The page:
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Supply Chains in different Industries – Part 2

In continuation to Supply Chains in different Industries – Part 1 on Supply Chain models in different industries, this second blog gives an example of a Lubricant Supply Chain typical of Downstream Oil Industry. Before getting into the Supply Chain first some jargon busting. In Oil & Gas Industry the first two terms one comes across is Upstream and DownStream. Upstream consists of Exploration, Production (at wells) and Shipment of petroleum (crude oil and natural gas)from field (reservoir) to the Refinery. Once it is at the Refinery all subsequent activities are Downstream.

As one can visualise Downstream is big business including refineries, petrochemical complexes, distribution and retail operations. The output of Downstream products cover all three states of matter from liquids – petrol (gasolene), diesel, kerosene, naptha etc. to gas – cooking gas (LPG), commerical fuel (CNG) to solids – butimen, paraffin wax etc. not to mention the diverse polymer compounds that come out of petrochemical complexes. One of the commonly used products of Oil Industry is lubricants whose supply chain will be outlined in this blog.

From a Supply Chain perspective the Lubricant industry is fairly simple but as usual has its own terminologies and nuances. The primary constituent of all finished lubricants is Base Oils which is a produced from feedstocks obtained from refining Crude Oil. Typical lubricant is a blend of two or more Base Oils of different viscosity and a variety of additives. When a thickening agent is added to liquid lubricant you get grease that is solid to semi-solid material having a wide-ranging industrial usage.

Starting from the Supply side, cracking and subsequent distillation, de-waxing crude oil in refineries result in various feedstocks. These different distillates are inputs to Primary Manufacturing Plants called Base Oil Manufacturing Plants. The refinery complex itself can have the Base Oil Plant. Manufacturing the Base Oil is a complex process involving multiple steps of de-asphalting, solvent refining, hydrogen processing with catalyst, de-waxing and hydrofinishing. The next step is to mix (blend) the Base Oils with additives to get bulk lubricant. This is carried out in another manufacturing plant aptly called Lube Oil Blending Plant.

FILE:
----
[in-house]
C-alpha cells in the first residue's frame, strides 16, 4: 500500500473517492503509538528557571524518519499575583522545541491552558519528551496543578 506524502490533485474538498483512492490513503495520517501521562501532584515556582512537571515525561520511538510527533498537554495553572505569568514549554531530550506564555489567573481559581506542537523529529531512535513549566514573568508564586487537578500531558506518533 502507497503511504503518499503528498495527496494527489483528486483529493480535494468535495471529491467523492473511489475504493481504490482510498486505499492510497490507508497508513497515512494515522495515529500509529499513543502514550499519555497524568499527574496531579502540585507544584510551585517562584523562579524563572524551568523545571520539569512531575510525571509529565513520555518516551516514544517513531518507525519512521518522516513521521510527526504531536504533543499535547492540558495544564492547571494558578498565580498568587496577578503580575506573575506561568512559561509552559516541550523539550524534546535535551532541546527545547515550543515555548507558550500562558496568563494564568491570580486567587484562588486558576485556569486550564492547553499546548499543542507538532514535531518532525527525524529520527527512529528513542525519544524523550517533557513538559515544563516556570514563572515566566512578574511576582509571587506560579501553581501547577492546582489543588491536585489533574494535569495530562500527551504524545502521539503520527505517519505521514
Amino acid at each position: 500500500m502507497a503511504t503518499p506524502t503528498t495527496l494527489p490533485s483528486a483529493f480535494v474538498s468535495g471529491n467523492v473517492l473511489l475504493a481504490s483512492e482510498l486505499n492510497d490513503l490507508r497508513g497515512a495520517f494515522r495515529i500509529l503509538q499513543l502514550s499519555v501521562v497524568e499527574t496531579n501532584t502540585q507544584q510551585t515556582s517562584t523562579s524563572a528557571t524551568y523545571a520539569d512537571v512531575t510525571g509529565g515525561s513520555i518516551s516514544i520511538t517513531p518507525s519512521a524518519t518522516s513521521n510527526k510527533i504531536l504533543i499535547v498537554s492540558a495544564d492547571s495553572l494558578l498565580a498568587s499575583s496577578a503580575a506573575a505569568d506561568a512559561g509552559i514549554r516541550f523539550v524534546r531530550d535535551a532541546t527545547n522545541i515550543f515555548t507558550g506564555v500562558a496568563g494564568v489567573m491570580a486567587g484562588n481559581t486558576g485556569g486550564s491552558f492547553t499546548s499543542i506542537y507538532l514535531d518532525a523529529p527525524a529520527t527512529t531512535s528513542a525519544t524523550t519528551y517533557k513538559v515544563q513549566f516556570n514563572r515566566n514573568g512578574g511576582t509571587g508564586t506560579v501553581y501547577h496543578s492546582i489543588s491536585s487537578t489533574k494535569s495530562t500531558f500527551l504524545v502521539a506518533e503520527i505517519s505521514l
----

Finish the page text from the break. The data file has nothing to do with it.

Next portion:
At the Lube Oil Blending Plants, Blending operation is carried out in tanks with specific quantities of two or more Base Oils and additives. The different additives (mostly chemical compounds) are sourced from Vendors or are by-products of the Refinery and/or Petrochemical Complex that the Oil company itself. Blend Optimization is a process to determine the correct quantity of the Base Oils to be blended to get certain viscosity of the Blended lubricant. Oil companies use custom programs to carry out Blend Optimisation based on some standard algorithms. The output blended lubricant is commonly termed as Blend or Bulk. This bulk lubricant can be transferred in tankers or railcars to business customers. But in most cases the Lube Oil Blending Plant will also carry out the filling operations to “fill” the bulk blend in suitable containers and ship the finished lubricant packs to the Distribution Centers from where it reaches retail outlets typically Service Stations and Auto Stores. Subcontract Manufacturing for blending and filling operations is quite common especially in countries where the Oil company does not have their own Blending Plant.

Distribution especially to Retail customers is a very important aspect of the Lubricant Supply Chain and involves a chain of Regional Distribution Centers, Distribution Centers, Depots supplying to the retail outlets. Much of the transportation is also handled by contracted hauliers. As a result in a Lubricant Supply Chain both Inbound and Outbound Distribution and Warehousing operations are of prime importance.

This brings us to the close of this blog. In a Mapping APO Functionalities to Different Supply Chains the different functionalities of APO as used in a Lubricant Supply Chain is outlined.


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  • Having worked briefly in a “Lubricant” supply chain context, I must also add that one of the typical characteristic of this supply chain is the different model of supply chain based on product movement volume. In this supply chain there are either fast moving products or slow moving ones. For the former, the forward supply chains are linear in nature representing echelons. Eg. A manufacturer sends the product to a Distribution Center and finally to a dealer or retailers where the product is sold. However in case of latter, the product goes to a RDC or a regional Distribution Center that aggregates the demand from various Distribution Centers. The mode of movement from RDC to DC is replenishment mode. One of the DCs in the region itself can be a RDC. This is called the hub-spoke model since one of the DCs becomes the hub. The whole S&OP cycle of Forecasting, Supply Assessment and Replenishment thus is dependent on the nature of movement of the product.